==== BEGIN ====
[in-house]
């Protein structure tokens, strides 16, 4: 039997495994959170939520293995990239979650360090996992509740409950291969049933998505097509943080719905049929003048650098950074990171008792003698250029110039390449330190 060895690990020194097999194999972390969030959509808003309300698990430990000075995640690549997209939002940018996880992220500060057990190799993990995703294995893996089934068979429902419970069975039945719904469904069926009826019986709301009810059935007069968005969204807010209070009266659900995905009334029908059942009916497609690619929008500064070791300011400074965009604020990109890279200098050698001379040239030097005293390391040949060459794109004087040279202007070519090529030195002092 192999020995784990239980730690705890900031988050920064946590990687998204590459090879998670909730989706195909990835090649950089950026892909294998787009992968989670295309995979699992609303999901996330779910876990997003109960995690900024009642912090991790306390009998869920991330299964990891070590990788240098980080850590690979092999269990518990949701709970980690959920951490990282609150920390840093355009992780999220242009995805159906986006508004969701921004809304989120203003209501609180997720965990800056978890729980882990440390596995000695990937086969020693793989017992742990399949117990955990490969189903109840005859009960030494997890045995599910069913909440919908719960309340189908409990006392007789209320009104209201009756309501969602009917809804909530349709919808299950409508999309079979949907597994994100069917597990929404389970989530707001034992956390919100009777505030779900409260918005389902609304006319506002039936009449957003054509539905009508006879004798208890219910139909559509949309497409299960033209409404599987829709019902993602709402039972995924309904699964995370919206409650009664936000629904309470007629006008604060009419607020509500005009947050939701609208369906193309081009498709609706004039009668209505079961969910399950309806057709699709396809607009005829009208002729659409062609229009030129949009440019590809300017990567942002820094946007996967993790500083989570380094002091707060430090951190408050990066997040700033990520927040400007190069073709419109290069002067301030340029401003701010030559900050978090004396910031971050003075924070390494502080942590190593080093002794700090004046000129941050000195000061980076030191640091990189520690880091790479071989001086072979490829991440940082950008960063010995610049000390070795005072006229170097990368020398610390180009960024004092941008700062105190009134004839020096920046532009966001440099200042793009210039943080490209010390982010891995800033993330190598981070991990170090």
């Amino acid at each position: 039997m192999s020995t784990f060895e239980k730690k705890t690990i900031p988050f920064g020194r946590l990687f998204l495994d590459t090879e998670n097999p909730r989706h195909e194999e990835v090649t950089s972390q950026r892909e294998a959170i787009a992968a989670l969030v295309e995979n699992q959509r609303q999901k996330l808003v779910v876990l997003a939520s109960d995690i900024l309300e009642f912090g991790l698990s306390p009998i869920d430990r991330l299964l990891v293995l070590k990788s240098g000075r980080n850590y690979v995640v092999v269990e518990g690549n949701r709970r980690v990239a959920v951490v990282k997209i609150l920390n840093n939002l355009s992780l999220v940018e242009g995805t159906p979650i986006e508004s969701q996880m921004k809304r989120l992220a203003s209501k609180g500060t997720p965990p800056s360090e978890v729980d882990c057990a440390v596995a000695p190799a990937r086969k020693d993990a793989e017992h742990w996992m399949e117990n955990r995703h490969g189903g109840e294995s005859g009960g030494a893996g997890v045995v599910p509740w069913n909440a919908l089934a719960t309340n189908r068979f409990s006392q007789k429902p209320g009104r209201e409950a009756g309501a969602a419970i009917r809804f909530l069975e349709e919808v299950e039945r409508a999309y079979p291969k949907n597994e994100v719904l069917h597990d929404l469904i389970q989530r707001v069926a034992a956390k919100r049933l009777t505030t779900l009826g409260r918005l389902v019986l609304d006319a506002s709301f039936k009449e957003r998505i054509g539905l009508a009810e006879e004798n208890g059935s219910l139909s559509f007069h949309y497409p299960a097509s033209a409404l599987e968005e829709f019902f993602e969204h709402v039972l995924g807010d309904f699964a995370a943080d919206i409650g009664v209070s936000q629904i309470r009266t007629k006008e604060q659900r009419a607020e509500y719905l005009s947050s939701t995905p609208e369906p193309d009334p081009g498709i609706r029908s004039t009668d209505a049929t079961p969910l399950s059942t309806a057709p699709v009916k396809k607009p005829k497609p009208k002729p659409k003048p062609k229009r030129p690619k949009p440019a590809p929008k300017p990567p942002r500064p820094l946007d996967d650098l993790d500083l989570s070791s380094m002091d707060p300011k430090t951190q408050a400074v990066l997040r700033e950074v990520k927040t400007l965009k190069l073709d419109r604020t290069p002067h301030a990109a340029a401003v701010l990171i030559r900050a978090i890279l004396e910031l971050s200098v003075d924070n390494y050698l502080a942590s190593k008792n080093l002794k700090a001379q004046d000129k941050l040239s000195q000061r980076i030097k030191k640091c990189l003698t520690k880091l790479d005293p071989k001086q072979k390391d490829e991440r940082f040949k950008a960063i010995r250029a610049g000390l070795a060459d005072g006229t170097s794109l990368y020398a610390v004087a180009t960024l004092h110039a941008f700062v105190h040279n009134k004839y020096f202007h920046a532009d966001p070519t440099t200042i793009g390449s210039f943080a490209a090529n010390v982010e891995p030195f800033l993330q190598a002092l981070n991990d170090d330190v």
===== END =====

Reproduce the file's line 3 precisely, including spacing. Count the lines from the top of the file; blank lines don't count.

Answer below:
């Amino acid at each position: 039997m192999s020995t784990f060895e239980k730690k705890t690990i900031p988050f920064g020194r946590l990687f998204l495994d590459t090879e998670n097999p909730r989706h195909e194999e990835v090649t950089s972390q950026r892909e294998a959170i787009a992968a989670l969030v295309e995979n699992q959509r609303q999901k996330l808003v779910v876990l997003a939520s109960d995690i900024l309300e009642f912090g991790l698990s306390p009998i869920d430990r991330l299964l990891v293995l070590k990788s240098g000075r980080n850590y690979v995640v092999v269990e518990g690549n949701r709970r980690v990239a959920v951490v990282k997209i609150l920390n840093n939002l355009s992780l999220v940018e242009g995805t159906p979650i986006e508004s969701q996880m921004k809304r989120l992220a203003s209501k609180g500060t997720p965990p800056s360090e978890v729980d882990c057990a440390v596995a000695p190799a990937r086969k020693d993990a793989e017992h742990w996992m399949e117990n955990r995703h490969g189903g109840e294995s005859g009960g030494a893996g997890v045995v599910p509740w069913n909440a919908l089934a719960t309340n189908r068979f409990s006392q007789k429902p209320g009104r209201e409950a009756g309501a969602a419970i009917r809804f909530l069975e349709e919808v299950e039945r409508a999309y079979p291969k949907n597994e994100v719904l069917h597990d929404l469904i389970q989530r707001v069926a034992a956390k919100r049933l009777t505030t779900l009826g409260r918005l389902v019986l609304d006319a506002s709301f039936k009449e957003r998505i054509g539905l009508a009810e006879e004798n208890g059935s219910l139909s559509f007069h949309y497409p299960a097509s033209a409404l599987e968005e829709f019902f993602e969204h709402v039972l995924g807010d309904f699964a995370a943080d919206i409650g009664v209070s936000q629904i309470r009266t007629k006008e604060q659900r009419a607020e509500y719905l005009s947050s939701t995905p609208e369906p193309d009334p081009g498709i609706r029908s004039t009668d209505a049929t079961p969910l399950s059942t309806a057709p699709v009916k396809k607009p005829k497609p009208k002729p659409k003048p062609k229009r030129p690619k949009p440019a590809p929008k300017p990567p942002r500064p820094l946007d996967d650098l993790d500083l989570s070791s380094m002091d707060p300011k430090t951190q408050a400074v990066l997040r700033e950074v990520k927040t400007l965009k190069l073709d419109r604020t290069p002067h301030a990109a340029a401003v701010l990171i030559r900050a978090i890279l004396e910031l971050s200098v003075d924070n390494y050698l502080a942590s190593k008792n080093l002794k700090a001379q004046d000129k941050l040239s000195q000061r980076i030097k030191k640091c990189l003698t520690k880091l790479d005293p071989k001086q072979k390391d490829e991440r940082f040949k950008a960063i010995r250029a610049g000390l070795a060459d005072g006229t170097s794109l990368y020398a610390v004087a180009t960024l004092h110039a941008f700062v105190h040279n009134k004839y020096f202007h920046a532009d966001p070519t440099t200042i793009g390449s210039f943080a490209a090529n010390v982010e891995p030195f800033l993330q190598a002092l981070n991990d170090d330190v």